Plan For The Future With Confidence

Plan For The Future With Confidence

How to plan for your disabled child’s future in Maryland

On Behalf of | May 13, 2022 | Disability, Estate planning

If you have children with special needs in Maryland, it is in your best interest and theirs to ensure they’ll be protected and well taken care of after you pass. There are steps you can take to accomplish this. They include:

1. Designating a guardian

A guardian is a person who will take over all legal and medical decision-making for your child if something happens to you. You can name anyone you want as a guardian, but it’s important to choose someone responsible and loving and who will have your child’s best interests at heart.

2. Creating a special needs trust

You should consider creating a special needs trust for your child if you have assets you wish to leave for them. This type of trust is designed to hold funds or other properties for someone with special needs without affecting their eligibility for government benefits like Medicaid or Social Security.

3. Having your kids apply for SSI benefits

Your special needs child may be eligible for Supplemental Security Income (SSI) benefits from the government. This program can help cover the costs of medical care and other necessary expenses when your child is older.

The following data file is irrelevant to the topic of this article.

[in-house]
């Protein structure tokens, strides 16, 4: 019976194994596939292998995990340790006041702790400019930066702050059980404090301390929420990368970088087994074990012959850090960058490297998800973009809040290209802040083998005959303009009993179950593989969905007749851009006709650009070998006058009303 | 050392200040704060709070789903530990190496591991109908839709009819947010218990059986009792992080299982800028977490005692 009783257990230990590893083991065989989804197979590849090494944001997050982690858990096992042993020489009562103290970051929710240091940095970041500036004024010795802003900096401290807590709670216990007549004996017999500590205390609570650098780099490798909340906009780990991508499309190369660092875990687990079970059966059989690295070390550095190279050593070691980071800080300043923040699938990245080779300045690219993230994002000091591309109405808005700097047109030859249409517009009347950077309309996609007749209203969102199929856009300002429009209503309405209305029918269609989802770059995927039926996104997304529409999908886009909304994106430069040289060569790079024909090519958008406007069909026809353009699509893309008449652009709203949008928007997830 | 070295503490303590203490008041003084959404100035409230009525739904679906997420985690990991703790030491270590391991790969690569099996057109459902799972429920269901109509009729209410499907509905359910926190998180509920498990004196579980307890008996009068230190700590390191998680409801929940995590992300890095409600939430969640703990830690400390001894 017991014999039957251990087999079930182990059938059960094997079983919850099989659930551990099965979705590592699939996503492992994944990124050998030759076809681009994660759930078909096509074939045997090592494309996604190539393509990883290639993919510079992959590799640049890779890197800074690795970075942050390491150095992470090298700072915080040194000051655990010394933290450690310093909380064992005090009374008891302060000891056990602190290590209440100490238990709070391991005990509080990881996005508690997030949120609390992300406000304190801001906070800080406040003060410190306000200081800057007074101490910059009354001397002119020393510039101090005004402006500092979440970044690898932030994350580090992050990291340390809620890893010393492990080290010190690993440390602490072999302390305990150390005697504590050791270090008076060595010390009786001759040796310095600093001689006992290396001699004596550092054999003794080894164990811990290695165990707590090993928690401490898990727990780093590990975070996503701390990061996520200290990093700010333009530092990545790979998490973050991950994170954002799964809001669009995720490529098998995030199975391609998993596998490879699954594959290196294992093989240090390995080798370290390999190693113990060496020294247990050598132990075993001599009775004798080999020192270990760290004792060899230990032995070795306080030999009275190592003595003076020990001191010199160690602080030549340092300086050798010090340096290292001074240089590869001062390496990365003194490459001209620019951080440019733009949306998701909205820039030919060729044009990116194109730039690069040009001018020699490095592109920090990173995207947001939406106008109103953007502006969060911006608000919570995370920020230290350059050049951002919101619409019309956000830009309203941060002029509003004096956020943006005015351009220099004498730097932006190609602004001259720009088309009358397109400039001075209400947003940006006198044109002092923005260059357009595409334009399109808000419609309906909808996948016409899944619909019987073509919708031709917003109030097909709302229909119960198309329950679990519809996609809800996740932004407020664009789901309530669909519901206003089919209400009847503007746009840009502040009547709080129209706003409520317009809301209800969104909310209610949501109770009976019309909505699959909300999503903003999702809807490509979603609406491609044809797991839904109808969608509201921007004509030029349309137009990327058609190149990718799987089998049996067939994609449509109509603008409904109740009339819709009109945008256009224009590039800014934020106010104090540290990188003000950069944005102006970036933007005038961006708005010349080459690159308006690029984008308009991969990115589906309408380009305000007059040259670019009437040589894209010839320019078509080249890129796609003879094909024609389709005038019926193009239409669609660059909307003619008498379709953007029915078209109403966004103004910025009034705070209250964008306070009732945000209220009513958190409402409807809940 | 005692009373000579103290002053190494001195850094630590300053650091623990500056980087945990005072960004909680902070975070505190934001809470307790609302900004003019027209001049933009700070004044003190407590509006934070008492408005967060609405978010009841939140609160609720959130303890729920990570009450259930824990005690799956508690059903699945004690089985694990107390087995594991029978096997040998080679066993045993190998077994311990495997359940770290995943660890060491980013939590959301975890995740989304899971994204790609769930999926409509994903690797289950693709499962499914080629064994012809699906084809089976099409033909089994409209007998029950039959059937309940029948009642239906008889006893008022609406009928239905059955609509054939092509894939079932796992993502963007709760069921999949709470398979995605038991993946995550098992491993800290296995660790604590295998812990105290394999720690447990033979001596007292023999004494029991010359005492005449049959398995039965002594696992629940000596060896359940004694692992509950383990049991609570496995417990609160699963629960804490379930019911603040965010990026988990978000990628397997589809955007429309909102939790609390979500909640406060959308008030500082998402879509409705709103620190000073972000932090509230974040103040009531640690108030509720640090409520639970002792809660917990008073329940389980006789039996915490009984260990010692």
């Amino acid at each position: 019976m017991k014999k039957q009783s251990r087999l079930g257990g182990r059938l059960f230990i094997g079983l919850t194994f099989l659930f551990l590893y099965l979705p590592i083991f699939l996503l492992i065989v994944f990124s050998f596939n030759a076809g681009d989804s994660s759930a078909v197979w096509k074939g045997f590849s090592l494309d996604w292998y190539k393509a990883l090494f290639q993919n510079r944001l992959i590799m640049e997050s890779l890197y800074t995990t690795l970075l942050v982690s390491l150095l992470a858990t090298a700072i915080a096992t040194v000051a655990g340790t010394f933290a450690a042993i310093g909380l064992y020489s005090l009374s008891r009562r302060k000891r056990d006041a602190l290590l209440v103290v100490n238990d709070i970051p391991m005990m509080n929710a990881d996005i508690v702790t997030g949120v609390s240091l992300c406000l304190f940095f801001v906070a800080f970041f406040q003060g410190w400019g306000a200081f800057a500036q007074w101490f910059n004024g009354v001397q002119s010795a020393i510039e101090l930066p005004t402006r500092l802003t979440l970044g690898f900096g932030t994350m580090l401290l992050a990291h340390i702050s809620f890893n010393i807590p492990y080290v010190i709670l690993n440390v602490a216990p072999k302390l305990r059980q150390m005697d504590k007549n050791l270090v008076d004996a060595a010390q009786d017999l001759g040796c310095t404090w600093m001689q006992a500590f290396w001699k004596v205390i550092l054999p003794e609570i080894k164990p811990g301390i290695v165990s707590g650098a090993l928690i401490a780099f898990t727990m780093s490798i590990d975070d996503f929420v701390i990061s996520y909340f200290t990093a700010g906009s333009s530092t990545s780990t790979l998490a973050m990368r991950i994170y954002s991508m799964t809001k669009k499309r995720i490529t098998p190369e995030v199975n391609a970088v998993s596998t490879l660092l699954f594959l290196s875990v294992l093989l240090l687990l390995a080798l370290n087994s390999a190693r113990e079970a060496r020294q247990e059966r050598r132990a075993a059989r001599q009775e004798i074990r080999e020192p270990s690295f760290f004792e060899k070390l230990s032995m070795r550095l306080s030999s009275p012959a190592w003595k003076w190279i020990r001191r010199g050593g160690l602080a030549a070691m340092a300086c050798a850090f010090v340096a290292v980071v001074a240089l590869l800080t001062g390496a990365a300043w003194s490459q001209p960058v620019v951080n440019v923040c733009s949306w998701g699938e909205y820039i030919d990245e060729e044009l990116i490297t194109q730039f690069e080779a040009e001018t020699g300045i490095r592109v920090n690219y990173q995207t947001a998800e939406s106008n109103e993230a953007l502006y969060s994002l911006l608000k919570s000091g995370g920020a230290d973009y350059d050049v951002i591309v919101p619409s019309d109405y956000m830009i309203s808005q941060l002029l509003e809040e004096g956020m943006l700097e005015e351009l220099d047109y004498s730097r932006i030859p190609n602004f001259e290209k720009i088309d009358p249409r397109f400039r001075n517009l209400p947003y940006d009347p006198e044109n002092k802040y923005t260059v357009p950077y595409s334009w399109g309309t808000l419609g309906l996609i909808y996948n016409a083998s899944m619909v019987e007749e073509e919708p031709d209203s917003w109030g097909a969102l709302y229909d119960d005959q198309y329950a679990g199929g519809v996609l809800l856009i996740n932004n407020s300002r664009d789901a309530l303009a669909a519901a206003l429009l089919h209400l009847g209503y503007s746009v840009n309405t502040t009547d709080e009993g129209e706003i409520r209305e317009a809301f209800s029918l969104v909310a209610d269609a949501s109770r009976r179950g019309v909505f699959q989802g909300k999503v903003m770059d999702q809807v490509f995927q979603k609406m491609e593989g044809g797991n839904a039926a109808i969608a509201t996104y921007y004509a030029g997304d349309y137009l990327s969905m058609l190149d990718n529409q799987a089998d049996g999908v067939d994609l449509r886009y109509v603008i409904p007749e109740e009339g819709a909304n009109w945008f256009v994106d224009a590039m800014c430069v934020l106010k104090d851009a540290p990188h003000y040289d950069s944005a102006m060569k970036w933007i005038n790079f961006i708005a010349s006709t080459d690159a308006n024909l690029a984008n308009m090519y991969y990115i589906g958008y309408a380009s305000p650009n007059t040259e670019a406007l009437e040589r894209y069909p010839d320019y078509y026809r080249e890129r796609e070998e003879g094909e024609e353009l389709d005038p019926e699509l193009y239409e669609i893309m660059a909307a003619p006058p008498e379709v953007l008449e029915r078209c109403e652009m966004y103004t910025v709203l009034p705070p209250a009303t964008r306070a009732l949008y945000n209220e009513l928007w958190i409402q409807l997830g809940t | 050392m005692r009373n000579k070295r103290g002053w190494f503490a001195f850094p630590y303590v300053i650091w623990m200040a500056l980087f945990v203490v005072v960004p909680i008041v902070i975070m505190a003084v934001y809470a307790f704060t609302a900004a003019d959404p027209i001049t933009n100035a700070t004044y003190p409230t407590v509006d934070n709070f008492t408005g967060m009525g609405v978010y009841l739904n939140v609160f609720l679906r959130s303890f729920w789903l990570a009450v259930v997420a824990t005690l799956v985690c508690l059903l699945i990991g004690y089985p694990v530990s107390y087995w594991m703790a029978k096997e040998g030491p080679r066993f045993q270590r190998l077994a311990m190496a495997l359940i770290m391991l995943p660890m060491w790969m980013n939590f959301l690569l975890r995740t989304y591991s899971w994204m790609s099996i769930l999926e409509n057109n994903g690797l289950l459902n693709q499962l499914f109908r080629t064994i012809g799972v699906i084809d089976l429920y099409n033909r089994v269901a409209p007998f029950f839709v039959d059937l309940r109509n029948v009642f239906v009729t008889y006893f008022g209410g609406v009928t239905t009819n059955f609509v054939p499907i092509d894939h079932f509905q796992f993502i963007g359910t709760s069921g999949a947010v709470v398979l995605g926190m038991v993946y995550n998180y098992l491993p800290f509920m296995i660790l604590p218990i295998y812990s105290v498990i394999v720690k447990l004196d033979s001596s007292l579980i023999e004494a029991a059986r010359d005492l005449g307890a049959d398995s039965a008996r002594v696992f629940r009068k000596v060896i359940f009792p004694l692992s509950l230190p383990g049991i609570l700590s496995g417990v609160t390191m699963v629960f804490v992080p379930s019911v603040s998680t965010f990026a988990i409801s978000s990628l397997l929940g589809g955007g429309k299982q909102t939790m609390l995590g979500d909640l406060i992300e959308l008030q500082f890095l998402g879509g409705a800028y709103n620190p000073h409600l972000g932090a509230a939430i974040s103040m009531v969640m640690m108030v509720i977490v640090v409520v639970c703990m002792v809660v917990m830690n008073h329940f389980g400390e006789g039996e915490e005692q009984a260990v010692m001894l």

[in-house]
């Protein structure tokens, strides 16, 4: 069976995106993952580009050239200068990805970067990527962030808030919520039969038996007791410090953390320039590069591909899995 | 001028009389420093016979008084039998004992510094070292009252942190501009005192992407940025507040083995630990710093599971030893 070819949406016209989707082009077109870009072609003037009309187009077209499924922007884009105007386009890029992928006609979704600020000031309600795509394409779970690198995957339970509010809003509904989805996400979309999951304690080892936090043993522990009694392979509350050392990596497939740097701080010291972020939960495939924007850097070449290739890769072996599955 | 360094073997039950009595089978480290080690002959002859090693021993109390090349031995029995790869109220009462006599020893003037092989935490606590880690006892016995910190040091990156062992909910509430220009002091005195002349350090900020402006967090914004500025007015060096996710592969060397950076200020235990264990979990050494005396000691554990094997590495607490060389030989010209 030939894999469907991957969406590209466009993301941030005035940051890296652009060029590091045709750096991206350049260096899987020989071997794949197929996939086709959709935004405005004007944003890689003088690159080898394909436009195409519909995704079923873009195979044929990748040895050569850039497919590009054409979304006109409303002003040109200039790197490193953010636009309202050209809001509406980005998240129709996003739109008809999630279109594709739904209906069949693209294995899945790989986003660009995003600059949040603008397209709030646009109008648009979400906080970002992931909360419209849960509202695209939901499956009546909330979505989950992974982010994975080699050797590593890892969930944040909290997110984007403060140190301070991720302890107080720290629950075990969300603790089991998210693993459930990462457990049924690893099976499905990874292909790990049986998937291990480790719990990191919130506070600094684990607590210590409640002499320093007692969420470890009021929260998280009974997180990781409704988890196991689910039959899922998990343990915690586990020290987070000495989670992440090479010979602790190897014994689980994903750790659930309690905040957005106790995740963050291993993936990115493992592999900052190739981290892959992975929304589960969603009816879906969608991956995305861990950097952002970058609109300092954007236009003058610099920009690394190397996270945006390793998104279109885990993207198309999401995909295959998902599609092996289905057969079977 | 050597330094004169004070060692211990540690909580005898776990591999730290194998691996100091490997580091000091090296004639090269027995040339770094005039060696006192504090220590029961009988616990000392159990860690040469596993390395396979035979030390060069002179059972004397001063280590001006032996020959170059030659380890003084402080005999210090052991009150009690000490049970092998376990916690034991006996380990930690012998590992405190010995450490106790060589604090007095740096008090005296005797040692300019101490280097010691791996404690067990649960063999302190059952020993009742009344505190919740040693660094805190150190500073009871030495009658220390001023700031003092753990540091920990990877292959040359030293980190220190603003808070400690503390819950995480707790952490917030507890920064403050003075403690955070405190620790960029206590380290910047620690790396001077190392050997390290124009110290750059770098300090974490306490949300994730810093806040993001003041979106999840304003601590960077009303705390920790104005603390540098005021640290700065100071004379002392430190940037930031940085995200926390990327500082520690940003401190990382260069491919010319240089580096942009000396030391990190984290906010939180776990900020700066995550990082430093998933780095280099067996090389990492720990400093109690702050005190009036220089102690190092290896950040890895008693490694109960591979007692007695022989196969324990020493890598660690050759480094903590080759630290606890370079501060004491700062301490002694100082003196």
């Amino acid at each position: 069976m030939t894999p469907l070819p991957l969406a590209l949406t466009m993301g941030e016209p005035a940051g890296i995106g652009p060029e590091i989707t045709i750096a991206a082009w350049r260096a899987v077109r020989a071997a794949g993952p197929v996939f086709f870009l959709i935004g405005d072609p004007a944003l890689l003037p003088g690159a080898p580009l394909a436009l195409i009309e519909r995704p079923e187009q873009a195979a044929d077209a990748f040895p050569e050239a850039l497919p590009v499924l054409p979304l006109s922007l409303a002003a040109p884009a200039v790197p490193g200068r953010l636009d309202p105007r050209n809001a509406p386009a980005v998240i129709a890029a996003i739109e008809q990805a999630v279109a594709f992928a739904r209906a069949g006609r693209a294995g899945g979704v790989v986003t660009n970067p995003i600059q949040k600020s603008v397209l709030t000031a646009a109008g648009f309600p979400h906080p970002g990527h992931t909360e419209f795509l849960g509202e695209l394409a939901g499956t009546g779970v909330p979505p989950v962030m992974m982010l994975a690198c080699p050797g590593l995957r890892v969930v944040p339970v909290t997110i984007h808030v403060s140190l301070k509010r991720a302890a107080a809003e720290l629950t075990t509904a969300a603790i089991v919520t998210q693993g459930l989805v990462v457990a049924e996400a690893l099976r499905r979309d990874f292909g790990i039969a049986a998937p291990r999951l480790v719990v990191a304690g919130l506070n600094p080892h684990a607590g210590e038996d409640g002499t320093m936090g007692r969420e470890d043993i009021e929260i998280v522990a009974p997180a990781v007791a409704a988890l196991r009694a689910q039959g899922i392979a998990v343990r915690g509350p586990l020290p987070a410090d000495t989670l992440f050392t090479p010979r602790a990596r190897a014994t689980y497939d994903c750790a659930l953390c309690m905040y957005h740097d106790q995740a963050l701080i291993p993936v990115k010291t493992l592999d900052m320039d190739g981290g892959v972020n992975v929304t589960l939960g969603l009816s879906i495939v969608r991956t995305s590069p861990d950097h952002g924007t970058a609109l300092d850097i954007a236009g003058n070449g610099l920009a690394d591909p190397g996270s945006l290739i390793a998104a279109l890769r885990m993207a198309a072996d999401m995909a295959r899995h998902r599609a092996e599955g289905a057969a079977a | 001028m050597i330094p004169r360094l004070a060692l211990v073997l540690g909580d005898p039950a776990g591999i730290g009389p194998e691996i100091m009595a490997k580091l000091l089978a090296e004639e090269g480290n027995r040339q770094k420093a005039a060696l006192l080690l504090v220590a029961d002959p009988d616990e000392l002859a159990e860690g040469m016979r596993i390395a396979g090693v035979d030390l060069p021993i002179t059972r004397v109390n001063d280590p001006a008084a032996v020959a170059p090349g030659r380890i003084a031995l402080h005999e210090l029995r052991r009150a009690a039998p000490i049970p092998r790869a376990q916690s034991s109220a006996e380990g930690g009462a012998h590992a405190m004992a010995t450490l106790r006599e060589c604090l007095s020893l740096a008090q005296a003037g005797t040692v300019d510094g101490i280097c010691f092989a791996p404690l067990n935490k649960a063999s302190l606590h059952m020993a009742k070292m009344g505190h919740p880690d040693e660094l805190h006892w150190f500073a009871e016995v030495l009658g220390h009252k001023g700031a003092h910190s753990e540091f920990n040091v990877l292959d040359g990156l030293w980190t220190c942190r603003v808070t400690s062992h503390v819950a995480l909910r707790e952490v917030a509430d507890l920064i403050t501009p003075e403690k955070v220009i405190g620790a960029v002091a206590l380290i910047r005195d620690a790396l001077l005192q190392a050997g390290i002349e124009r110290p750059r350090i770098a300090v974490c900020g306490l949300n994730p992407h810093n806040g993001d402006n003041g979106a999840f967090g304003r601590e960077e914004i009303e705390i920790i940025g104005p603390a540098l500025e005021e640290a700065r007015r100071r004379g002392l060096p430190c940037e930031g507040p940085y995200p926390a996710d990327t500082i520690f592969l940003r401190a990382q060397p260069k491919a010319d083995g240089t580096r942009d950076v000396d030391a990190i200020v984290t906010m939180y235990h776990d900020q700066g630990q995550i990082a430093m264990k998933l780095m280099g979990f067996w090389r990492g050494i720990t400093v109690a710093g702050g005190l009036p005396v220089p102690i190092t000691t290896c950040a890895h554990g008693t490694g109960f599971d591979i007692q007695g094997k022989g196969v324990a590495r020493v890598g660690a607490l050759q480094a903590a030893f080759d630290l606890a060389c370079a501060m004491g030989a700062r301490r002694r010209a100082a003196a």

When your child is still younger than 18 years, the Social Security Administration may deny these benefits after looking at your earnings and assets. But, if they turn 18 years of age, the government will consider them an adult and only look at their assets and income when determining eligibility. So, immediately after your disabled child comes of age, you should start working on their SSI benefits.

4. Making a will

Your special needs planning won’t be complete without a will. This document allows you to designate how you want your belongings to be distributed after your death. If you have other children, this is where you can govern how they’ll be taken care of as well. If you die without a will, the state will determine how your assets are dispersed, which may not align with your wishes.

Planning for your disabled child takes time, great effort, and sometimes, help from professionals. Although this is not an exhaustive list, it is a great place to get started.